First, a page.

Embryogenic Plant Cells in Microgravity

Abraham D Krikorian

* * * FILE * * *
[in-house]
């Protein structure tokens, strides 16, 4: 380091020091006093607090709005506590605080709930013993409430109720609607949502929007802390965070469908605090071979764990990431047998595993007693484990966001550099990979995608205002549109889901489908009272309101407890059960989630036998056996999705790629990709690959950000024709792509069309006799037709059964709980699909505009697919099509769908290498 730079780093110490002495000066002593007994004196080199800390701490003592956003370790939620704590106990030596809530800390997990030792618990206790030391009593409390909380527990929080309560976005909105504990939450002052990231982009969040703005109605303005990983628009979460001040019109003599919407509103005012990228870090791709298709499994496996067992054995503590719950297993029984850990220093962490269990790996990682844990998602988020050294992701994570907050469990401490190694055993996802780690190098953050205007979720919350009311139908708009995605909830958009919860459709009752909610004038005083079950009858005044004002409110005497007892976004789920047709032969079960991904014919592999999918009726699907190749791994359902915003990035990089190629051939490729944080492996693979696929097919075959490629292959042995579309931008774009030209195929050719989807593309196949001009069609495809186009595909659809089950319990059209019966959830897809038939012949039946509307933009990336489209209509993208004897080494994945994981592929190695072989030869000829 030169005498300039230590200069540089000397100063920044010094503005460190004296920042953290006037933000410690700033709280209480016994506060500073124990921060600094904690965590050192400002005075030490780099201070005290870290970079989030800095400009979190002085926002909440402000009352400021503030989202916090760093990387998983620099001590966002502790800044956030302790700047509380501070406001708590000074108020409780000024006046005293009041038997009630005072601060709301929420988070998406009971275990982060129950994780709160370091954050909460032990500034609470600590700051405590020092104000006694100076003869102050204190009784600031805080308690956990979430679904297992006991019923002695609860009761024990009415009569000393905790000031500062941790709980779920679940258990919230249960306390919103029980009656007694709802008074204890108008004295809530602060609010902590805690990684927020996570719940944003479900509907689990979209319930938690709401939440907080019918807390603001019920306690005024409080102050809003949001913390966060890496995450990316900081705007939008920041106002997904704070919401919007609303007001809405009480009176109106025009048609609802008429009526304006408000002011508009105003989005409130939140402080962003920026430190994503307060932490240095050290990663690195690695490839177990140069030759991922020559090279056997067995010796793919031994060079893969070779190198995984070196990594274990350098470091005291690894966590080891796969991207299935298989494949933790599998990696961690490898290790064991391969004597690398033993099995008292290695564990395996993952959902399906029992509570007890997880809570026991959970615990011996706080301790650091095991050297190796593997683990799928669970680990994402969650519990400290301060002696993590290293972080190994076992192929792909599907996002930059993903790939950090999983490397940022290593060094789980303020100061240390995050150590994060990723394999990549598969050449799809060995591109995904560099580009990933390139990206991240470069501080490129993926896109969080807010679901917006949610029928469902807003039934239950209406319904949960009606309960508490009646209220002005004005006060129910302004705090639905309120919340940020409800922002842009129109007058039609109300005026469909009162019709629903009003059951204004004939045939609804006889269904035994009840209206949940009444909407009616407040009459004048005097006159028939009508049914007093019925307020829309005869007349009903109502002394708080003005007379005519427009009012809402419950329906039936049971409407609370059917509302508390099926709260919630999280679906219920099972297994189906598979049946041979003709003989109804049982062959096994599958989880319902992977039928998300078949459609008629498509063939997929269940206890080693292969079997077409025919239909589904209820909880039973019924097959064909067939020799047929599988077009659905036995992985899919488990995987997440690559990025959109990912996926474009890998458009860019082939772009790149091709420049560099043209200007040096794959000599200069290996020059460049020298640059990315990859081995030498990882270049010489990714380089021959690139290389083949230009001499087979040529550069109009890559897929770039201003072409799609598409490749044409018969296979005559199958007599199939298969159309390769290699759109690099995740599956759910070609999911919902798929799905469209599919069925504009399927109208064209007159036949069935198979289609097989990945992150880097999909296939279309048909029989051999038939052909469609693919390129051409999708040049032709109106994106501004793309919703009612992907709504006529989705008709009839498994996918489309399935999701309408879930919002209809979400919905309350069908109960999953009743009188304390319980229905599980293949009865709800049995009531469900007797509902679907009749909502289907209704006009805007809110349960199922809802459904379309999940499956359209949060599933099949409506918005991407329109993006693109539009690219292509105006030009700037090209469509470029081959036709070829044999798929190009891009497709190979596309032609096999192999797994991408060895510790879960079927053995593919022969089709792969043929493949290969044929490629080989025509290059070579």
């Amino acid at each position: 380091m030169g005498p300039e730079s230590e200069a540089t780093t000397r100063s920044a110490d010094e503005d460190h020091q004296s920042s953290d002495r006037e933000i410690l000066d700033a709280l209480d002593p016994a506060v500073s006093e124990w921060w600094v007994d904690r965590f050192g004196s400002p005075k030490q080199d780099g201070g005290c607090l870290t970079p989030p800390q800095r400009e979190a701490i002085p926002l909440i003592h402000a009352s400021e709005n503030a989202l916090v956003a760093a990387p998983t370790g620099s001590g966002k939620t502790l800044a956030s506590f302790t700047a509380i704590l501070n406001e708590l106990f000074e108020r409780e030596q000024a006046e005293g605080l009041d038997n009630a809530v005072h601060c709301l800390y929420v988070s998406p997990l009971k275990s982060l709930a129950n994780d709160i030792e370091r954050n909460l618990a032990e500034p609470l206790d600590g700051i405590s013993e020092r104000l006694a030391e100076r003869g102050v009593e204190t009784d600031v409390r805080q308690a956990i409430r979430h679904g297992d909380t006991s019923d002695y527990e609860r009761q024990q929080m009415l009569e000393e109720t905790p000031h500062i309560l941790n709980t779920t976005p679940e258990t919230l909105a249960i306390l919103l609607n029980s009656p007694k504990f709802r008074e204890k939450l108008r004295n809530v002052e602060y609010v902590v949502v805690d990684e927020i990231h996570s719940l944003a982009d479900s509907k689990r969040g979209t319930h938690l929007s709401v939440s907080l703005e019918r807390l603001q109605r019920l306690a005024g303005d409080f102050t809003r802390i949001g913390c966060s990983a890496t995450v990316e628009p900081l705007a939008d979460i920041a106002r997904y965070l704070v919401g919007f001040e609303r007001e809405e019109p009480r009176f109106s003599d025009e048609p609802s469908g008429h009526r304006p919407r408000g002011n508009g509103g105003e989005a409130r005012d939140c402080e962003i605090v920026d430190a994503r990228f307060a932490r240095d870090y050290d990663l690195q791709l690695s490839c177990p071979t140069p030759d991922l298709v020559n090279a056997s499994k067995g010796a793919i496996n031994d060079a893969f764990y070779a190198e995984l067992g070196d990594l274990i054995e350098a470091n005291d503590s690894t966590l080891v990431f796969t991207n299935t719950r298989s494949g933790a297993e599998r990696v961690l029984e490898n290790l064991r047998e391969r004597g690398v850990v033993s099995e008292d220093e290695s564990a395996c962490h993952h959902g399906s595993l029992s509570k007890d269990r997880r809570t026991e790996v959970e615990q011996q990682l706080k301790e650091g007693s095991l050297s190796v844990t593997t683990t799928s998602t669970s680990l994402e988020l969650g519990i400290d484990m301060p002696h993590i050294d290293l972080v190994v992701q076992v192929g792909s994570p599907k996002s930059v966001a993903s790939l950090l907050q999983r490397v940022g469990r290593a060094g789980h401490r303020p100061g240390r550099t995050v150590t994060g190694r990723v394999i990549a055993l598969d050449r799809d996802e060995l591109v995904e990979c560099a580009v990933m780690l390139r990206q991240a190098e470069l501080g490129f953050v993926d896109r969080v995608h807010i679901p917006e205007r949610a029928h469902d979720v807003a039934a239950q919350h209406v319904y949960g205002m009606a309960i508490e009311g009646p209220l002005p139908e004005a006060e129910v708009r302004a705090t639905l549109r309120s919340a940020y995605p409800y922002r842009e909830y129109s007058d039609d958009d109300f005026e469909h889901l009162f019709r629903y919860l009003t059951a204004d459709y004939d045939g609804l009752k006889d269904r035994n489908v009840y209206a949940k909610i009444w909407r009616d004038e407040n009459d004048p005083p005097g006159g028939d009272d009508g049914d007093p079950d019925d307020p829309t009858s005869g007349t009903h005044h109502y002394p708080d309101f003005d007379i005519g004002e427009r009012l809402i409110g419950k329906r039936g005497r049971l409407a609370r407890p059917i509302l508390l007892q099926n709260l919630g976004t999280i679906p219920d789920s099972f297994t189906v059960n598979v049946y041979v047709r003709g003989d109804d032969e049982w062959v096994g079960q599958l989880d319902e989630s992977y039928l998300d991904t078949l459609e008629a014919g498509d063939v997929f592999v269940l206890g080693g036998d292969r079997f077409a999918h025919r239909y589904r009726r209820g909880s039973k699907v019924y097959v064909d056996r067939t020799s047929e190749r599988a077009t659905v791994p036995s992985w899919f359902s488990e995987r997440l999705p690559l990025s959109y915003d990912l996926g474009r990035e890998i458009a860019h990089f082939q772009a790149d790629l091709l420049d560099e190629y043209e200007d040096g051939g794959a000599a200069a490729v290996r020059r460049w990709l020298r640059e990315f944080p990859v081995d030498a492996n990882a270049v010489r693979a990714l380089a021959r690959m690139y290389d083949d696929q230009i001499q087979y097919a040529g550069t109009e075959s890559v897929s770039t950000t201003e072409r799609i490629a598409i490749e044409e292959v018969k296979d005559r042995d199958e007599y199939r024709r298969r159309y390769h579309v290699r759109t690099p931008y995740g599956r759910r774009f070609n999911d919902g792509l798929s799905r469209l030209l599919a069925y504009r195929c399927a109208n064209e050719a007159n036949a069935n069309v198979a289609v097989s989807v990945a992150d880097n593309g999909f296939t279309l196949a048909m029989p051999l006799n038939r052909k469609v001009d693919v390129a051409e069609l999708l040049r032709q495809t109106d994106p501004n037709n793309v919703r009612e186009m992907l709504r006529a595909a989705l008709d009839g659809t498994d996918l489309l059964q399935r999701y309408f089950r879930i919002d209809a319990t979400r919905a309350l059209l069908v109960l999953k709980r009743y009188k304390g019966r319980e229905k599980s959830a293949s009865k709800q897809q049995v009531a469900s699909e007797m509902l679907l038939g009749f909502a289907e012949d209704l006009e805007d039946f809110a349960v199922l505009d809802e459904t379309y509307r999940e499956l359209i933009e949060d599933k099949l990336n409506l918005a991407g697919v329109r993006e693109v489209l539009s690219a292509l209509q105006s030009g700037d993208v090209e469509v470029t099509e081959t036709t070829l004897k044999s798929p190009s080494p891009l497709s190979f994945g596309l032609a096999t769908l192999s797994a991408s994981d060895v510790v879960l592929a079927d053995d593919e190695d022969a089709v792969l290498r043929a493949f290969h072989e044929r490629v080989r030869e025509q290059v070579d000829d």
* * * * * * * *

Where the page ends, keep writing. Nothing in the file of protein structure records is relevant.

Plant development entails an orderly progression of cellular events both in terms of time and geometry. There is circumstantial evidence that in the controlled environment of the higher plant embryo sac gravity (g) may play a role in shaping embryo development. It follows that normal embryo development may not occur reliably and efficiently under the weak microgravity (pg) environment of space. More attention must be given to studying the many aspects of reproductive biology in the space environment in order to be confident that higher plants will not only survive, but produce large numbers of viable embryos in a "seed to seed to seed" type experiment. Until the time arrives when successive generations of flowering plants can routinely be grown and intensively studied, the best we can do is to utilize acceptable surrogate systems and begin, piece-meal, to accumulate information on important aspects of plant reproduction in microgravity. Cultured cells can play an important role in these activities since they can be grown to be morphogenetically competent and can be evaluated as to their ability to simulate embryogenic events usually identified with fertilized eggs in the embryo sac of the ovule in the ovary. Cultured cells can also be manipulated with relative ease. The extreme plasticity of such demonstrably totipotent cell systems provides a means to test environmental effects such as i.tg on a potentially "free-running" entity without the constraints or confines of an embryo sac. The successful manipulation and management of plant cells and propagules in space also has significance for exploitation of biotechnologies in 1.tg since embryogenic systems, perforce, are an important component of plant genetic engineering manipulations

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